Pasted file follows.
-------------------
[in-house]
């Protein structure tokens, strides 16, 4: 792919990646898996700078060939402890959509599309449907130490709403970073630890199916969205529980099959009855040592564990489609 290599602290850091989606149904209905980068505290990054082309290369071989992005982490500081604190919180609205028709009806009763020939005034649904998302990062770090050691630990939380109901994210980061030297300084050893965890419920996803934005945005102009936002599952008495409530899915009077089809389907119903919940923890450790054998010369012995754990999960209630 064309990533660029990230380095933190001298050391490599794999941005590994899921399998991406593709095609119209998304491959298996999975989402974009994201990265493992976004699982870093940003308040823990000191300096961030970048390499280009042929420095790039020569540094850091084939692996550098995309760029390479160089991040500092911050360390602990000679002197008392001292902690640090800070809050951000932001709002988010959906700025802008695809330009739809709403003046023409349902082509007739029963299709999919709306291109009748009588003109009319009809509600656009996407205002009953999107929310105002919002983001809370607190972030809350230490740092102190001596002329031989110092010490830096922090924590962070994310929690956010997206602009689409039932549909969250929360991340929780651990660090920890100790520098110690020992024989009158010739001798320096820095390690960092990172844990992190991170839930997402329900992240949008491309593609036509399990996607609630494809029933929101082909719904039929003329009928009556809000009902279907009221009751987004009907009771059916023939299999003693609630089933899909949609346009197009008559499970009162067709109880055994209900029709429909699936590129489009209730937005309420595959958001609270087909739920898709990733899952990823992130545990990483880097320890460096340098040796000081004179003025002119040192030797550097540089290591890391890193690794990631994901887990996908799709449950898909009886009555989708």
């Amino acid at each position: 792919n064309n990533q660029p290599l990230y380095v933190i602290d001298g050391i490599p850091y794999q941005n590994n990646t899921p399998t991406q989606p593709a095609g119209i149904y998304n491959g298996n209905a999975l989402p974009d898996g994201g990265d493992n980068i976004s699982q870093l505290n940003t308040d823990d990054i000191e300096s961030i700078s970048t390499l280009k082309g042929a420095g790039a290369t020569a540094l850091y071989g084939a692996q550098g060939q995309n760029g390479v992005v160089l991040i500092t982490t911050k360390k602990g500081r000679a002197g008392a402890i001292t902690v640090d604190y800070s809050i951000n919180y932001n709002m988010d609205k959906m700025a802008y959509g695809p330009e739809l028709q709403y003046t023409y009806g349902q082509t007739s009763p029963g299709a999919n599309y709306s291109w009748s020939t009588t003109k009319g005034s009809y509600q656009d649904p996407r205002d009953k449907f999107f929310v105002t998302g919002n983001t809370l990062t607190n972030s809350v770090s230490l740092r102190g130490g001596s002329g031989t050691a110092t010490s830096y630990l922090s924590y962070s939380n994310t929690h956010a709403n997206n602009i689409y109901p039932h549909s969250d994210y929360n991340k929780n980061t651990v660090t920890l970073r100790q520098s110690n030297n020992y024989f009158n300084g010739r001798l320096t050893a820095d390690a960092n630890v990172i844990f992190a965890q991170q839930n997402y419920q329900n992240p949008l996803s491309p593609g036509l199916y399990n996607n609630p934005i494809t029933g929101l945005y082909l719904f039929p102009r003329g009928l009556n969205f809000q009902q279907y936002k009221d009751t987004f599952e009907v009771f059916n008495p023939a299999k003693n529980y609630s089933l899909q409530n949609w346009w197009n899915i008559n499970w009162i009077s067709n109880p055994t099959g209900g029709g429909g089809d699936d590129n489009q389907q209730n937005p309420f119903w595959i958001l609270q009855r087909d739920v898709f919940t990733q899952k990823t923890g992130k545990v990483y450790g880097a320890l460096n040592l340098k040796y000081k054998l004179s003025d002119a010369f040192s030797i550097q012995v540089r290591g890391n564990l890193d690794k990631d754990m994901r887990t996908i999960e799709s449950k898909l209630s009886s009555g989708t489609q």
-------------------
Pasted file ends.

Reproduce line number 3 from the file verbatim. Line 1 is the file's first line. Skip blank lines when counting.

């Amino acid at each position: 792919n064309n990533q660029p290599l990230y380095v933190i602290d001298g050391i490599p850091y794999q941005n590994n990646t899921p399998t991406q989606p593709a095609g119209i149904y998304n491959g298996n209905a999975l989402p974009d898996g994201g990265d493992n980068i976004s699982q870093l505290n940003t308040d823990d990054i000191e300096s961030i700078s970048t390499l280009k082309g042929a420095g790039a290369t020569a540094l850091y071989g084939a692996q550098g060939q995309n760029g390479v992005v160089l991040i500092t982490t911050k360390k602990g500081r000679a002197g008392a402890i001292t902690v640090d604190y800070s809050i951000n919180y932001n709002m988010d609205k959906m700025a802008y959509g695809p330009e739809l028709q709403y003046t023409y009806g349902q082509t007739s009763p029963g299709a999919n599309y709306s291109w009748s020939t009588t003109k009319g005034s009809y509600q656009d649904p996407r205002d009953k449907f999107f929310v105002t998302g919002n983001t809370l990062t607190n972030s809350v770090s230490l740092r102190g130490g001596s002329g031989t050691a110092t010490s830096y630990l922090s924590y962070s939380n994310t929690h956010a709403n997206n602009i689409y109901p039932h549909s969250d994210y929360n991340k929780n980061t651990v660090t920890l970073r100790q520098s110690n030297n020992y024989f009158n300084g010739r001798l320096t050893a820095d390690a960092n630890v990172i844990f992190a965890q991170q839930n997402y419920q329900n992240p949008l996803s491309p593609g036509l199916y399990n996607n609630p934005i494809t029933g929101l945005y082909l719904f039929p102009r003329g009928l009556n969205f809000q009902q279907y936002k009221d009751t987004f599952e009907v009771f059916n008495p023939a299999k003693n529980y609630s089933l899909q409530n949609w346009w197009n899915i008559n499970w009162i009077s067709n109880p055994t099959g209900g029709g429909g089809d699936d590129n489009q389907q209730n937005p309420f119903w595959i958001l609270q009855r087909d739920v898709f919940t990733q899952k990823t923890g992130k545990v990483y450790g880097a320890l460096n040592l340098k040796y000081k054998l004179s003025d002119a010369f040192s030797i550097q012995v540089r290591g890391n564990l890193d690794k990631d754990m994901r887990t996908i999960e799709s449950k898909l209630s009886s009555g989708t489609q």